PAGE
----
Land Conservation

Eight Tools For Watershed Protection

The Naetzker Forest Preserve provides clean waters to Goose Creek and Chautauqua Lake. Photo by CWC

The lakes and streams in Chautauqua County have been impacted for decades by human uses in the landscapes which “shed” water to them. These waterways are some of our most valuable assets, and they need your action to protect them! How is your community managing your watershed? Is your lake destined for accelerated degradation due to continual loss of open space to development?

The “Eight Tools of Watershed Protection in Developing Areas” promoted by the USEPA provides a framework for communities to follow in managing their valuable water resources. In order to be successful, communities must engage all levels of government and all types of property owners and service providers in employing practices and policies to protect water resources. The NYSDEC or USEPA isn’t going to do it for us. In short, it is up to each and every one of us to manage our lives, homes, grounds and businesses to protect our life-giving waters.

People often make the assumption that, as long as an area has public wastewater treatment, lake and stream water quality is protected. Unfortunately, it is not that simple.

The Center for Watershed Protection and others have shown that the percentage of impervious cover in a watershed is strongly correlated to the degradation of stream structure, habitat loss, poor water quality and higher frequency of flooding.

More development leads to more water pollution and degraded lake and stream conditions, even if wastewater treatment systems are in place. Conversely, the larger the percentage of forest cover in a watershed, the higher the quality of the waters in that watershed.

The EPA’s “Eight Tools of Watershed Protection” are listed.

1. Land Use Planning

2. Land Conservation

3. Aquatic Buffers

4. Better Site Design

5. Erosion and Sediment Control

6. Stormwater Best Management Practices

7. Non-Stormwater Discharges

8. Watershed Stewardship Programs.

According to the EPA’s Watershed Academy online training module, these tools lay out steps that generally correspond to the stages of development as a community or watershed is developed. It also states that “a watershed manager will generally need to apply some form of all eight tools in every watershed to provide comprehensive protection.”

Tool No. 2 is land conservation. Research indicates that we must keep the lands (watersheds) contributing waters to our lakes and streams at a level of 70% or more in natural forests if we are to maintain the quality of water and ecology of our waterways. Residential and commercial lawns act more like concrete in generating runoff than pre-development forest land.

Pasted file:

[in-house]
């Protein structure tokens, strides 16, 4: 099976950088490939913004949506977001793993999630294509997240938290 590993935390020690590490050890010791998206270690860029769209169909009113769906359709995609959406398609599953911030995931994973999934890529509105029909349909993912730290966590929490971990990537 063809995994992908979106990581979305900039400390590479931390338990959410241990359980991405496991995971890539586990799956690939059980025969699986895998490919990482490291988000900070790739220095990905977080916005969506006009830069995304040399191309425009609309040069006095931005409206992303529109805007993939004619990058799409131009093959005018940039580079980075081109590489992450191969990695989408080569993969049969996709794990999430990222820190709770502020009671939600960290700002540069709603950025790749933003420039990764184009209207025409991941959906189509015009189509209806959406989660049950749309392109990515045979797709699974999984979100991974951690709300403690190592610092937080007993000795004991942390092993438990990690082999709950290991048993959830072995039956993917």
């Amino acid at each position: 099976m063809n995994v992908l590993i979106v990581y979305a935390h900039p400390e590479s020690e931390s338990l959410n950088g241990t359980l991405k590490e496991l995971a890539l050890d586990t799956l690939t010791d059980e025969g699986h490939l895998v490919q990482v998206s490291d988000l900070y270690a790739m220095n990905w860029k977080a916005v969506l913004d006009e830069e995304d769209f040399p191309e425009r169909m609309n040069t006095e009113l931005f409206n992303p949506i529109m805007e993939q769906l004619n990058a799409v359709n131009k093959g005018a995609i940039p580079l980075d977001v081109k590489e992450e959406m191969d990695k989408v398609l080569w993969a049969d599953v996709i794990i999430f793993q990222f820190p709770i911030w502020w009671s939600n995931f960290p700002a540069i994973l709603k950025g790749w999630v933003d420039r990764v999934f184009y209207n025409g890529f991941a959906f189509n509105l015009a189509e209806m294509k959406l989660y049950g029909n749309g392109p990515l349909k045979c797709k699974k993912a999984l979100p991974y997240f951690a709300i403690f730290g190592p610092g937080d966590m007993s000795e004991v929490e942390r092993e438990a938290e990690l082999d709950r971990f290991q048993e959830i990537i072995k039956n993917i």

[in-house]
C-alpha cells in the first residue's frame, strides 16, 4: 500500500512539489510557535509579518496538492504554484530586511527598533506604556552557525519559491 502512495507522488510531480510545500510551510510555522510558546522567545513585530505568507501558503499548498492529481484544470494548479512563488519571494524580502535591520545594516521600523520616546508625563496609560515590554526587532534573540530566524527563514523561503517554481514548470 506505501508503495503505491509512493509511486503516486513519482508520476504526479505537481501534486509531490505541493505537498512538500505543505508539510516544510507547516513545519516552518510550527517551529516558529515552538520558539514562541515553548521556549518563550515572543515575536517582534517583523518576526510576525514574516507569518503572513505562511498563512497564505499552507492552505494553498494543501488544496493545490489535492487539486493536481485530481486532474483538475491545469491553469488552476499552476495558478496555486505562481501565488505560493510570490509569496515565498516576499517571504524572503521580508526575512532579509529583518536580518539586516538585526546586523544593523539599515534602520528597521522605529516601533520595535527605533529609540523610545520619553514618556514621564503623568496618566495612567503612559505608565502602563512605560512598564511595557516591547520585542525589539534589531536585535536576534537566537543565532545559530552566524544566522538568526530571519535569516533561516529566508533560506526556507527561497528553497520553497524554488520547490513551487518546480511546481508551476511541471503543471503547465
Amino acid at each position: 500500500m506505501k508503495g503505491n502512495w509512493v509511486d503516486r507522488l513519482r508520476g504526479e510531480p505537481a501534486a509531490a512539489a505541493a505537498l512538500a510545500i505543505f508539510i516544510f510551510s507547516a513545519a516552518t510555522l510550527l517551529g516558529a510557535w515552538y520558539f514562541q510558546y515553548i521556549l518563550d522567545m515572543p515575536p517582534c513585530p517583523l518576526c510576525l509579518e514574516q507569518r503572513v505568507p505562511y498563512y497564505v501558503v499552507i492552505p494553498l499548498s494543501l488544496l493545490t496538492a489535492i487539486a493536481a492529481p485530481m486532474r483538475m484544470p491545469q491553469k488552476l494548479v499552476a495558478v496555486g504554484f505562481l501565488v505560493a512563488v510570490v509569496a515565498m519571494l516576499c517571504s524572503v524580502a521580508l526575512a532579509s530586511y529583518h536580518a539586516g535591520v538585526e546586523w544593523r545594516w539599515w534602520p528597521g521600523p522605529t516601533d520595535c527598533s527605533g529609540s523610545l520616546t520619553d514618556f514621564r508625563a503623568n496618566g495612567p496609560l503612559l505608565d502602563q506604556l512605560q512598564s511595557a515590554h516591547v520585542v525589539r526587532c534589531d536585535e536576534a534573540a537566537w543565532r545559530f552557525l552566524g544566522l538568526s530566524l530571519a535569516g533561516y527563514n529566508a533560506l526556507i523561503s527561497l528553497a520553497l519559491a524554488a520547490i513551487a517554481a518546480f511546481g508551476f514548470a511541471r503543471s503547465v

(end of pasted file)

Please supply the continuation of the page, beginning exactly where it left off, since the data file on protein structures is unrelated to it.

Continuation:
If we want Chautauqua Lake to be healthy in the future, we must conserve and restore well-functioning forests and wetlands to a minimum 70% of our watershed lands. The Chautauqua Watershed Conservancy as a land trust is working to conserve those lands most essential to our lake and stream health across Chautauqua County. CWC works with landowners to conserve lands by accepting donations of lands that meet its conservation criteria, purchasing key sites and acquiring conservation easements from landowners, which allow landowners to maintain ownership and use of the land while at the same time protecting it from uses which could harm its ecological, water quality and scenic attributes. Municipalities can implement land conservation laws which prohibit or minimize development and disturbance of wetlands, floodplains and stream corridors. The EPA lists these types of lands as targets for land conservation: critical habitats, aquatic corridors, hydrological reserves (forest and other open space areas that are important for feeding large amounts of clean water to a waterway) and cultural areas (important habitats for people such as historic sites, trails and water access points such as boat launches, scenic landscapes, etc.).

The need for a well-funded, effective land conservation program to conserve the health of Chautauqua Lake is even more important as global warming increases the frequency of high precipitation storms, whose impacts can be attenuated by conserving and restoring forest land with the capacity to trap and absorb heavy rainfall and to reduce downstream flooding, stream erosion and pollution. I encourage you to get on board with this for clean water and to read the training modules on the eight tools at epa.gov/watershedacademy. For more information on conserving your land, contact the CWC or visit our website.

The Chautauqua Watershed Conservancy is a local not-for-profit organization dedicated to preserving and enhancing the water quality, scenic beauty and ecological health of the lakes, streams, wetlands and watersheds of the Chautauqua region. For more information, call 664-2166 or visit chautauquawatershed.org or facebook.com/chautauquawatershed.

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